Art in ancient and Medieval India wasn’t limited to selected substrates. While Murals, Paper & Garments were the leading substrates, Pottery products like Pots, Kulhars, decorative items, God Idols, and more continued to develop over centuries. Lamp and water jars form a huge part of the Indian tradition of pottery. Even though it was only practiced and used as a necessity back then, today Indian pottery thrives as a luxurious artform this is mainly due to its growing role in aesthetics, indoor decoration, and conscious effort for a healthier lifestyle.
One of the most popular pottery cups is Kulhar or Shikora. This pottery and its art form have a rich history dating back to the Indus valley civilization. Another feature is that this pottery form is shared by India and Pakistan. Unglazed inside out, they are made in a fire kiln and are never reused. Food stalls and bazaars in the Indian subcontinent often served hot drinks in kulhars, which lent them an appealing “earthiness” that was lauded as a hallmark of the area. Now with the advent of polystyrene and coated paper cups as they are more convenient and cheaper. Drinking tea in a Kulhar would soak up the interiors and give a very pleasant taste and fragrance. Now Kulhar can be found in some of the high-end restaurants. Even though an effort was made y the Indian railways to preserve this, it turned out to be a failure.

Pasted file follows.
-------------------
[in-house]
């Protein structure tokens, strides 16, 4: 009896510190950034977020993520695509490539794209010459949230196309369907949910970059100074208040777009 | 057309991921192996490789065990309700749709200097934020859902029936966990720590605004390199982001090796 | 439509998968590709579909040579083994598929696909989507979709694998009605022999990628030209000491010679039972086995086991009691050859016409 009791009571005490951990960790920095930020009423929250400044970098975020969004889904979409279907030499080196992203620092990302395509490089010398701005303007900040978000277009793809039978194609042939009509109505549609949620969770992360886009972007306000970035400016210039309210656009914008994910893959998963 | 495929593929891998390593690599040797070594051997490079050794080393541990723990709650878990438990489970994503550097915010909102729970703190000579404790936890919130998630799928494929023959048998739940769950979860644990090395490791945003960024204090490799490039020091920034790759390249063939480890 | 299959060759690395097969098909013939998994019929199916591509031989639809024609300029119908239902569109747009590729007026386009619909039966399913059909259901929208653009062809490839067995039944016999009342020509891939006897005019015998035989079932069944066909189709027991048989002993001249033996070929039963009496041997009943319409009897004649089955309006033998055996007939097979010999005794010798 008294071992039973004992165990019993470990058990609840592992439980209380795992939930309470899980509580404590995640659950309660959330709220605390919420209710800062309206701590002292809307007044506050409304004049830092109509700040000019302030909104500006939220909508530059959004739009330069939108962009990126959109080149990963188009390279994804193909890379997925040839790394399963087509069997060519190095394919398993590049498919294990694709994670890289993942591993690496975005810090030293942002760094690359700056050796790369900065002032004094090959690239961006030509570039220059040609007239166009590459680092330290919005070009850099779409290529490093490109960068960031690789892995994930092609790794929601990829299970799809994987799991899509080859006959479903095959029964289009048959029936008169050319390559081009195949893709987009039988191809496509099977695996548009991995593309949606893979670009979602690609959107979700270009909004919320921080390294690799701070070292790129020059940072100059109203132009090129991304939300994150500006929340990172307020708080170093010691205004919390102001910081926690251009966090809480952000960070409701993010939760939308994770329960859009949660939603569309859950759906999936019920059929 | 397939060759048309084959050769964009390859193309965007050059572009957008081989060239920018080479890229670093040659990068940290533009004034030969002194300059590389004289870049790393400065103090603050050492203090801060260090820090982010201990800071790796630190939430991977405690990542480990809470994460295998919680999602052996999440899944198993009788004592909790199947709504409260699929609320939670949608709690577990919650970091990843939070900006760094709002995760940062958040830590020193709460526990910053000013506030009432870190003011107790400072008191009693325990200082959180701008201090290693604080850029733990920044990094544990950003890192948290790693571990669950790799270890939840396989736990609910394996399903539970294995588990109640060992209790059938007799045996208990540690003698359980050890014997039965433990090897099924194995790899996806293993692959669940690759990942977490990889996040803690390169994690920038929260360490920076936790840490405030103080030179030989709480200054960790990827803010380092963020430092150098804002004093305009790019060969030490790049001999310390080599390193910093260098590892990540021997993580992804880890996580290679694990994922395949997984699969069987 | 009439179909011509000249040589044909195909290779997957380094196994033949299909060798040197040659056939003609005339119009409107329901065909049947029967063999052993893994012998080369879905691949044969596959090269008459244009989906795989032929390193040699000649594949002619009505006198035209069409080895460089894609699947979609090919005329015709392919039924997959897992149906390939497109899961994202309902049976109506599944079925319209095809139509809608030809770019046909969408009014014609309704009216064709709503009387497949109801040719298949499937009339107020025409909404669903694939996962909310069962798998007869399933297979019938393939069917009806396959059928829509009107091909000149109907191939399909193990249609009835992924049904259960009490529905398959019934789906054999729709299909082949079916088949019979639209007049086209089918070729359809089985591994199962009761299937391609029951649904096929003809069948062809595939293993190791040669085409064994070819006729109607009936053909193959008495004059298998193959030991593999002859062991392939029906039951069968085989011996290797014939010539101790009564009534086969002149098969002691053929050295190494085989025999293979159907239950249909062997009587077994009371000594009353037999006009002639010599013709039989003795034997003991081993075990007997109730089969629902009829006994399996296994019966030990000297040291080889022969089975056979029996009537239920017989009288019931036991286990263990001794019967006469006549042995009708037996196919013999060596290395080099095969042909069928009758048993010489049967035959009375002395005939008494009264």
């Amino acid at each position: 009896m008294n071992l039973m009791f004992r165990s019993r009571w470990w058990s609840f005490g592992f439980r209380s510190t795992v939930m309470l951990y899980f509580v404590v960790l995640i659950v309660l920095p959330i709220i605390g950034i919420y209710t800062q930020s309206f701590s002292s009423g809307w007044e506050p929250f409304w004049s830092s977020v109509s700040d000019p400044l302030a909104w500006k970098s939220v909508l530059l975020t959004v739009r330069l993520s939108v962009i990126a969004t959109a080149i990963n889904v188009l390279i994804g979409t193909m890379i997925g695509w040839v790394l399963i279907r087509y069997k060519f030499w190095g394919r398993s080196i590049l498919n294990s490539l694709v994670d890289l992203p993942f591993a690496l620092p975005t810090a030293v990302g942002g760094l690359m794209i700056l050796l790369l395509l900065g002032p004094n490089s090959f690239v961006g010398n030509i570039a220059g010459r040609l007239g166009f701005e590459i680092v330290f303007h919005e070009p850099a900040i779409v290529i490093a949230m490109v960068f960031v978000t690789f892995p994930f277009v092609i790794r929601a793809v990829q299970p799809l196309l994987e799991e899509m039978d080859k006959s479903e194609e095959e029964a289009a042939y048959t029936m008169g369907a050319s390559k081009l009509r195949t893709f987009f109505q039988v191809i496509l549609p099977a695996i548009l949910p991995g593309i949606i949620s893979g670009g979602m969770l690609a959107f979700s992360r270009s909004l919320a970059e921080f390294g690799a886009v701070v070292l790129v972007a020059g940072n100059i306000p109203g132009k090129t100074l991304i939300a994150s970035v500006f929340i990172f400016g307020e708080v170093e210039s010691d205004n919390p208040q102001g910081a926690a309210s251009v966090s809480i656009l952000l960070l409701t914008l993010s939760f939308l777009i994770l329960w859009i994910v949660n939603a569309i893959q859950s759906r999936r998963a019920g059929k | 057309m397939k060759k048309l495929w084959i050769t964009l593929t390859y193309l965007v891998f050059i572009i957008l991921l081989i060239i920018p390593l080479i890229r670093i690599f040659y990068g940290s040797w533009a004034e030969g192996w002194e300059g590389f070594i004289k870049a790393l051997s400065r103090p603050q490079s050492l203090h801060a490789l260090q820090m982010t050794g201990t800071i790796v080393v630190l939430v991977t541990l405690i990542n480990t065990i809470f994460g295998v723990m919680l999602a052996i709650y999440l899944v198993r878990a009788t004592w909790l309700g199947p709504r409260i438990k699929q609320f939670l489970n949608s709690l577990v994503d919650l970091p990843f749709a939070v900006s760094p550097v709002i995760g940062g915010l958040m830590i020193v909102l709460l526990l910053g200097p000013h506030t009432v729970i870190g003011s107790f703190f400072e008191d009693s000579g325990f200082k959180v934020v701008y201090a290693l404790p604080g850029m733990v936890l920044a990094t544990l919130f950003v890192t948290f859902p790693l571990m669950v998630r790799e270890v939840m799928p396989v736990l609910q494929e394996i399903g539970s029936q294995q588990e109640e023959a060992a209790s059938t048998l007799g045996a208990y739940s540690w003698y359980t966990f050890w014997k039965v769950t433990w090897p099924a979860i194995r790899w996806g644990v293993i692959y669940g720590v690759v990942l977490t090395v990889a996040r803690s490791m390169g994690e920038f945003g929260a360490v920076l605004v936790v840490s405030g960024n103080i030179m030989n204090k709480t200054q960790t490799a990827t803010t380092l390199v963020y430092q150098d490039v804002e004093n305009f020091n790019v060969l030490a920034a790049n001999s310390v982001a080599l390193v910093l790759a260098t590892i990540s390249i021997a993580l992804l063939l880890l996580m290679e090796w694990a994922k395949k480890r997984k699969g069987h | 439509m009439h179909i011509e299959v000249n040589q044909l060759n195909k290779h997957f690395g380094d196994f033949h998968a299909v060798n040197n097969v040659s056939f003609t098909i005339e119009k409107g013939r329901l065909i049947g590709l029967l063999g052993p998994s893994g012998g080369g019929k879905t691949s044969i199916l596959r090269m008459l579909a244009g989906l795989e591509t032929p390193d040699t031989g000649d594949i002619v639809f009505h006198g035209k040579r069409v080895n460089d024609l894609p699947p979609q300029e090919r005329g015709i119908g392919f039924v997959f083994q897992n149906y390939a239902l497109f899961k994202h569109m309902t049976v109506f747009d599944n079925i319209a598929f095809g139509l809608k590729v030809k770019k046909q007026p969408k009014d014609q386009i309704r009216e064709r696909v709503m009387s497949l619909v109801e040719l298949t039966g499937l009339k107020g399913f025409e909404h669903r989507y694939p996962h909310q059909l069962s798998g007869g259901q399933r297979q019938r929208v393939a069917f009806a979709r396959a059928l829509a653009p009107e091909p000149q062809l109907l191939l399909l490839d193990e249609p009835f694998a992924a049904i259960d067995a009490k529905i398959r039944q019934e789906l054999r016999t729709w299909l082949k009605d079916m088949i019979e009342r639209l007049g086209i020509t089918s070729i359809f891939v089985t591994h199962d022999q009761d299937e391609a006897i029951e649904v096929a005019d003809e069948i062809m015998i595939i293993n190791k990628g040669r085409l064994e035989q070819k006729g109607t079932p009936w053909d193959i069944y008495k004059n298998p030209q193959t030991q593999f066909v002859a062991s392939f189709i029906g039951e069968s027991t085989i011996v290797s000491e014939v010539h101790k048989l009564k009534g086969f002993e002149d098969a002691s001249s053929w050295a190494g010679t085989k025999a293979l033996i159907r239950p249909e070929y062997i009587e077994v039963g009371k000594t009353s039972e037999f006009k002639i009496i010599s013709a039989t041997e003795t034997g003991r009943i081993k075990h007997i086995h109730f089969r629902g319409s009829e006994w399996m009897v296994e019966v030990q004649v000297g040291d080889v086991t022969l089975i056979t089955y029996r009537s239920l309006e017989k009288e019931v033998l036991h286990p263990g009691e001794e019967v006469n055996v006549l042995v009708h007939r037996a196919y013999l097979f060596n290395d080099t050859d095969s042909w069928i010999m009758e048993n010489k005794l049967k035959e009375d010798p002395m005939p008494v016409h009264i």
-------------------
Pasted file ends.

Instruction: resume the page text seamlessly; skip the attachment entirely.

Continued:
The pottery had lost its importance as cookware 10 years back when Indian kitchens were flooded with plastics that were easier to handle, nonbreakable, and very cheap but after a more conscious move for a healthier lifestyle fueled by the awareness of cancer and lifestyle diseases, people have been welcoming back Indian pottery to their kitchen after its brief exile. These pottery or earthenware are more eco-friendly and nowadays easy on the budget is an added bonus. In cities, people are joining pottery classes to learn and make pots to replace the plastic ware at home. Clay pots add many important nutrients like calcium, phosphorus, iron, magnesium, and sulfur to food, which is extremely beneficial to our body. since clay is also alkaline, it neutralizes the acidity in the food, making it easier to digest. Clay pots fill the recipes with a scent of earth, and they can last for years if maintained properly. Clay is a heat-resistant material, and food in these pots retains moisture, so no more added oil is needed to keep food moist while cooking.
Handi, Matka, and manchatti are some of the other names of Indian cooking ware. Needless to say, these pots have a huge fanbase all around the world fame for their delicious food and aromatic smell that draws your taste buds in. the reason is that since the clay is unglazed, it soaks in the food and then gives it a very earthy taste. Also, the food takes a long time to cook in, and thereby the slow and drawn-out cooking process definitely enriches the cooking process. No wonder, Indian cuisine is one of the celebrated cuisines of the world.